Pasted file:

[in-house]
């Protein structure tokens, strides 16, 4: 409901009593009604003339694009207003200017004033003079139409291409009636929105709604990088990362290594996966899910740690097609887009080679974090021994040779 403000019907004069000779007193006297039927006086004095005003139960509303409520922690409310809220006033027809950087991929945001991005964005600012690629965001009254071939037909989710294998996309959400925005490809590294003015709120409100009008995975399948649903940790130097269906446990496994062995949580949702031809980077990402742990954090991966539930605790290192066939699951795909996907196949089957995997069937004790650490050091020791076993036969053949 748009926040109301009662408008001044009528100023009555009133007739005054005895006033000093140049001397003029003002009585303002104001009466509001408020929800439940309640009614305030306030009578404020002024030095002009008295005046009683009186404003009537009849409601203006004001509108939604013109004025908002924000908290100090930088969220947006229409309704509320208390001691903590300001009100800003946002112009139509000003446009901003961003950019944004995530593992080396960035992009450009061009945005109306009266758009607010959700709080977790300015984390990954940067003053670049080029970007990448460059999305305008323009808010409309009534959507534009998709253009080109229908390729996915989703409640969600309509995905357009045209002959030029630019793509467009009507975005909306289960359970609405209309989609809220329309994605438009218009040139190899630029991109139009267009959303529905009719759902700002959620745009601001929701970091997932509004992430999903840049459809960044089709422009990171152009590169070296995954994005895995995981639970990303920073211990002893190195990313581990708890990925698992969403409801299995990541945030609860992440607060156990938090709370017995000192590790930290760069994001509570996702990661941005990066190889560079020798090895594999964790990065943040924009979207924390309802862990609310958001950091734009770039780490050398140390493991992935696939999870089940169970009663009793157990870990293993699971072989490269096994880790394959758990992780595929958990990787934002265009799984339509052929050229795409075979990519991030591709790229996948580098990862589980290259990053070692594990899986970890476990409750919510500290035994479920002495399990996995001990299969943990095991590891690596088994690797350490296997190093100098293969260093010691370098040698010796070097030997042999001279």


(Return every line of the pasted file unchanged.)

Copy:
[in-house]
């Protein structure tokens, strides 16, 4: 409901009593009604003339694009207003200017004033003079139409291409009636929105709604990088990362290594996966899910740690097609887009080679974090021994040779 403000019907004069000779007193006297039927006086004095005003139960509303409520922690409310809220006033027809950087991929945001991005964005600012690629965001009254071939037909989710294998996309959400925005490809590294003015709120409100009008995975399948649903940790130097269906446990496994062995949580949702031809980077990402742990954090991966539930605790290192066939699951795909996907196949089957995997069937004790650490050091020791076993036969053949 748009926040109301009662408008001044009528100023009555009133007739005054005895006033000093140049001397003029003002009585303002104001009466509001408020929800439940309640009614305030306030009578404020002024030095002009008295005046009683009186404003009537009849409601203006004001509108939604013109004025908002924000908290100090930088969220947006229409309704509320208390001691903590300001009100800003946002112009139509000003446009901003961003950019944004995530593992080396960035992009450009061009945005109306009266758009607010959700709080977790300015984390990954940067003053670049080029970007990448460059999305305008323009808010409309009534959507534009998709253009080109229908390729996915989703409640969600309509995905357009045209002959030029630019793509467009009507975005909306289960359970609405209309989609809220329309994605438009218009040139190899630029991109139009267009959303529905009719759902700002959620745009601001929701970091997932509004992430999903840049459809960044089709422009990171152009590169070296995954994005895995995981639970990303920073211990002893190195990313581990708890990925698992969403409801299995990541945030609860992440607060156990938090709370017995000192590790930290760069994001509570996702990661941005990066190889560079020798090895594999964790990065943040924009979207924390309802862990609310958001950091734009770039780490050398140390493991992935696939999870089940169970009663009793157990870990293993699971072989490269096994880790394959758990992780595929958990990787934002265009799984339509052929050229795409075979990519991030591709790229996948580098990862589980290259990053070692594990899986970890476990409750919510500290035994479920002495399990996995001990299969943990095991590891690596088994690797350490296997190093100098293969260093010691370098040698010796070097030997042999001279």